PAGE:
No older person should be alone on Christmas Day unless they want to be
Myth busters – revisited for 2017 – Part 1

Myth busters – revisited for 2017 – Part 1

We talk to a lot of people about Christmas Day events and activities.

Many are in the pipeline, whilst a few are only sparks of an idea, and often we’re faced with misconceptions about what’s involved.

Some of these misconceptions and misunderstandings can stand in the way of individuals or organisations taking action and doing something for older people in their communities on Christmas Day.

So, we’re revisiting our myth busting blog from 2015 in order to share what we’ve learnt over the years, and hopefully get more people motivated to do something.

Here are our first five common myths busted, with five more to come next week.

  1. People won’t be able to get to us

An older person may be able to drive, particularly during daylight hours, but they need to know where to go to be assured of a warm welcome.

If you are an individual or organisation wanting to do something for your community this Christmas contact us and we will help you discover how to make a wish into a reality.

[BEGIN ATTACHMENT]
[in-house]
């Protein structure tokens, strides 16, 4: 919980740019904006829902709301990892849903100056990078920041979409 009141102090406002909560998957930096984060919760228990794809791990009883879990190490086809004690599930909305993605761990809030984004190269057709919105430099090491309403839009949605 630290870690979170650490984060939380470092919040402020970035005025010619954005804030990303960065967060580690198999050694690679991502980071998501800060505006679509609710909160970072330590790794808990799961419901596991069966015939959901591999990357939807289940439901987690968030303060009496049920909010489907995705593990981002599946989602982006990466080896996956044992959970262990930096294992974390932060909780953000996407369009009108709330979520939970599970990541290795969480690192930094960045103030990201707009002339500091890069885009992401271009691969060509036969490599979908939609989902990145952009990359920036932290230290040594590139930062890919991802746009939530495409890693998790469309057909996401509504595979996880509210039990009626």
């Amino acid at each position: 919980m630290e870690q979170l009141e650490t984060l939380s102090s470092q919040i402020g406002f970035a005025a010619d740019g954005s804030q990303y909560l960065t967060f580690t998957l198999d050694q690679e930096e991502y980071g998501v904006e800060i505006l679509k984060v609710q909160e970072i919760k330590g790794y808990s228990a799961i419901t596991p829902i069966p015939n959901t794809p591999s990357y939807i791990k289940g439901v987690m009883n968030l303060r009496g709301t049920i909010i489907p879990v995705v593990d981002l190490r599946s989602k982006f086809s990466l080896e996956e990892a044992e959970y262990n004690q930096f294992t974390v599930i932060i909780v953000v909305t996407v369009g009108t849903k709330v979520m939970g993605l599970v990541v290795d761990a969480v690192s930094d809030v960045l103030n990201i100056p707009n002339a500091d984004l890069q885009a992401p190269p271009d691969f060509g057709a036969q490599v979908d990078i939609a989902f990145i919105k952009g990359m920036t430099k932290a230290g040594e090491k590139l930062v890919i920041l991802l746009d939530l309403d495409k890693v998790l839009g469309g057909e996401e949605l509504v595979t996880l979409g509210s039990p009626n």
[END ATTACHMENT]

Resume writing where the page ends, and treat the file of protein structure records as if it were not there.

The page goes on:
1. We’ll never get any volunteer helpers

Many people of all ages want Christmas Day to be different – those that are younger often volunteer. We have never yet heard of an event cancelling due to a shortage of volunteers.

  1. We haven’t got time to arrange a Christmas lunch

We encourage a focus on companionship not just food. A cold buffet, informal ‘picnic’, Quiz morning or tea and Christmas cake can all be done at short notice and flexibly meet the needs of one older person or a whole community.

  1. We can’t offer a free event

Whilst some won’t be able to afford to pay to attend an event, having money doesn’t prevent loneliness – booking a table for 1 at an expensive restaurant is lonely though.

  1. What’s the point of a website when trying to help older people?

Many older people have embraced the challenge of using a computer but often a concerned a neighbour, carer or distant relative may do a search for them. Even libraries have been known to help and our call centre is there to take phone enquiries.


We hope that we’ve busted some myths for you here, please come back next week when we’ll try and remove more obstacles to you getting involved.

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